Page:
• Calculating your number: Simply take your annual expenses and multiply by 25. For example, if you spend 1,000,000 ($40,000 x 25).

Adjusting for personal circumstances

The 4% Rule is a useful guideline, but it’s not one-size-fits-all. To tailor it to your needs:

  • Adjust the withdrawal rate: If you want to be more conservative, you might consider a 3.5% or 3% withdrawal rate, which would mean multiplying your annual expenses by 28.5 or 33.3, respectively.
  • Consider other income sources: If you have passive income, such as rental properties or royalties, this can lower the amount you need to save.
  • Remember healthcare: Especially for those in countries without universal healthcare, accounting for medical expenses is crucial.

Tools and resources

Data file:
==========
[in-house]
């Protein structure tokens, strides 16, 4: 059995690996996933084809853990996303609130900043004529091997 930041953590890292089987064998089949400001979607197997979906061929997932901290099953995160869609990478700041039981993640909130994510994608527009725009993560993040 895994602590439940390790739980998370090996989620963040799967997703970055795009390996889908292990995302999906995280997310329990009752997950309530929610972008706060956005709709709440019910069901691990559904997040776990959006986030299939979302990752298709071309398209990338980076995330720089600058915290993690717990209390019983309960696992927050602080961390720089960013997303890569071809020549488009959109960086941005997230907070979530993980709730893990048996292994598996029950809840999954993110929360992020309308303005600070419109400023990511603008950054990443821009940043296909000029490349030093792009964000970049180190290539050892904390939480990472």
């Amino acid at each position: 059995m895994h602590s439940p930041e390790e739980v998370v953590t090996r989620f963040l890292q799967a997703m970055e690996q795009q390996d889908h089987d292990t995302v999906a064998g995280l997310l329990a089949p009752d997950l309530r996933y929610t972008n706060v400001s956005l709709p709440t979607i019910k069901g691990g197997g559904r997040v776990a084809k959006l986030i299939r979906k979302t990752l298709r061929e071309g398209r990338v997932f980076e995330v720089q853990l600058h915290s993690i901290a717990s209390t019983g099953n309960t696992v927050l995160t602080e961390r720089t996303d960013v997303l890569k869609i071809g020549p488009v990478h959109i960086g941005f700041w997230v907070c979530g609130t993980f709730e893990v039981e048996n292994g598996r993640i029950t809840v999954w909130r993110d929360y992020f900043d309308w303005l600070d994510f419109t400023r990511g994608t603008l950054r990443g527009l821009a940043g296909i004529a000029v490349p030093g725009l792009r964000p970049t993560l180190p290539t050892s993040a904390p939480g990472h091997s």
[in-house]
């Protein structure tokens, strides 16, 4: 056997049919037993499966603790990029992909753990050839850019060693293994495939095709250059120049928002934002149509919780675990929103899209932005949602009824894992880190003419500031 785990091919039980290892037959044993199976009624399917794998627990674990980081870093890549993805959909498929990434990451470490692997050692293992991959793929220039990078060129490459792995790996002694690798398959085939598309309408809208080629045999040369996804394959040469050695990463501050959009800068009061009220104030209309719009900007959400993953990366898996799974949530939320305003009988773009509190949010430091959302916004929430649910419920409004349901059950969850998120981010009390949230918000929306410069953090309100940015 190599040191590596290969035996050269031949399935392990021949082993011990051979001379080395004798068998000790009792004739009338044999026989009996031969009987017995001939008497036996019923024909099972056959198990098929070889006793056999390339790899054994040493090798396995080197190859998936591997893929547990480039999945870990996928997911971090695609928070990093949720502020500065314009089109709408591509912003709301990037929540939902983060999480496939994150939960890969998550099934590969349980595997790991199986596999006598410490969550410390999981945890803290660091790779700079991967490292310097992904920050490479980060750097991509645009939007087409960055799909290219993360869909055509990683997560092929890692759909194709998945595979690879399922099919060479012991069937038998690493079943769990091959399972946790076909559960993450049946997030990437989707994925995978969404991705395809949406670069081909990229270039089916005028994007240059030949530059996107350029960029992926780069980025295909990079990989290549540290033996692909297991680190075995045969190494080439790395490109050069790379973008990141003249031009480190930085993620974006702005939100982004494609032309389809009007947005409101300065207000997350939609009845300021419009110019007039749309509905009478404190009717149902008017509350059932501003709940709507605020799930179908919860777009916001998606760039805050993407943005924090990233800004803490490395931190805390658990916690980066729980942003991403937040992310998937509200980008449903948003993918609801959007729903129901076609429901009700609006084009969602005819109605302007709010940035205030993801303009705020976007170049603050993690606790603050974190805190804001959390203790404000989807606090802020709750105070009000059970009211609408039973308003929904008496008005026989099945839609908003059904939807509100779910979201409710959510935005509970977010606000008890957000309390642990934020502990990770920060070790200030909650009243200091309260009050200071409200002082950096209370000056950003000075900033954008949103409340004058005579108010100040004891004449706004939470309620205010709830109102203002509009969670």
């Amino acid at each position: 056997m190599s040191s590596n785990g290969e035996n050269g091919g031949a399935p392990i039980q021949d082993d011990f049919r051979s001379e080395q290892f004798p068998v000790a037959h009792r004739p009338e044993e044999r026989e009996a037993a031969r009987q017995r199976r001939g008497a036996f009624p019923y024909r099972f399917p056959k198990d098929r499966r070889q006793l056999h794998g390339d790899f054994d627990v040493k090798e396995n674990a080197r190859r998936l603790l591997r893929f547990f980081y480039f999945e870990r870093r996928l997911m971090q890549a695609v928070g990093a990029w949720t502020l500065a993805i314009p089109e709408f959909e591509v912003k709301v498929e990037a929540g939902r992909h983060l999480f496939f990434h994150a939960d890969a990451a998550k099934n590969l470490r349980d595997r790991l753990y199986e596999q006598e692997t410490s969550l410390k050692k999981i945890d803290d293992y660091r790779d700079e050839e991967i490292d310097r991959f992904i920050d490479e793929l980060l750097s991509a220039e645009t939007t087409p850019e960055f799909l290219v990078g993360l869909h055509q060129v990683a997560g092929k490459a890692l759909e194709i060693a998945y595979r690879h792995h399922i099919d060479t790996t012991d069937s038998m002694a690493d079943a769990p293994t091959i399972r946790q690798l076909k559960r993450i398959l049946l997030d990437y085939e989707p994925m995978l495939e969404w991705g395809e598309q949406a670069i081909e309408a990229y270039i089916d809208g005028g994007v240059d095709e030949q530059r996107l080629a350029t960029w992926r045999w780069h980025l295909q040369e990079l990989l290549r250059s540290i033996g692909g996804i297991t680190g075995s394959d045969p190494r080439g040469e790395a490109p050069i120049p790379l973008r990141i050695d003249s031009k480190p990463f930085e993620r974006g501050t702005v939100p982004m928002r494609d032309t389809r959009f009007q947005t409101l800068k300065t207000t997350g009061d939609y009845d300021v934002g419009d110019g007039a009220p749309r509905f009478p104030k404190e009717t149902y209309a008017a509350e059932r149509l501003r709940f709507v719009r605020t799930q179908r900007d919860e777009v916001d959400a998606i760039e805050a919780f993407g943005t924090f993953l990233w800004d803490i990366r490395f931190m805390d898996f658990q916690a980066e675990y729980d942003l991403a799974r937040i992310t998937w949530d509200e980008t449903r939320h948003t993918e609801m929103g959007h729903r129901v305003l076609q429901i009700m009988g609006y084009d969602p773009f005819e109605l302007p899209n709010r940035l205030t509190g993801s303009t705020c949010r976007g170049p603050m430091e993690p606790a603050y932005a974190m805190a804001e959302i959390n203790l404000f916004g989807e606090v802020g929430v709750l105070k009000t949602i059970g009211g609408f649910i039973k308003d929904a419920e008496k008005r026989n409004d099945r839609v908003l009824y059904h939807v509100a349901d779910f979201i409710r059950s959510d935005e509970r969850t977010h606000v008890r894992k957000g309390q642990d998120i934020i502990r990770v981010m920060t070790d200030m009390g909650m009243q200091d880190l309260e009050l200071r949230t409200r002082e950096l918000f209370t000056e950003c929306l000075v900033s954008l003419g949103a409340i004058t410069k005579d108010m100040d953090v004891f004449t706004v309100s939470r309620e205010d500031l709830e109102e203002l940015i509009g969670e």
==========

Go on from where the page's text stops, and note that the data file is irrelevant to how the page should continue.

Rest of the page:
There are several online calculators and apps to help you determine your FIRE number, taking into account factors like projected returns and inflation. While these are handy, remember they’re just tools; always apply your judgment and perhaps consult with a financial planner.

Some important FIRE disclaimers

The basic math of early retirement — the “4% rule” — is simple: If you save 25 times your annual expenditures, you can then withdraw 4% of cash from your investment portfolio each year to live on.

But this is a dramatic oversimplification that depends on achieving a certain level of long-term investment returns and avoiding long periods of high inflation. (It also requires that you never increase your spending and withdraw an income growth rate of more than 4% a year).

The real world is not a spreadsheet. Your investment returns may vary. You’re also human, and may change your mind someday about how much you want to spend.

Keep this in mind. Test lots of scenarios. FIRE is a journey, not a destination.

If you don’t already use Empower, I highly recommend their powerful free tools, including Investment Checkup and Retirement Planner. The latter is one of the best retirement calculators out there and it’s 100% free. Key features include the ability to run different scenarios and form a full annual spending plan.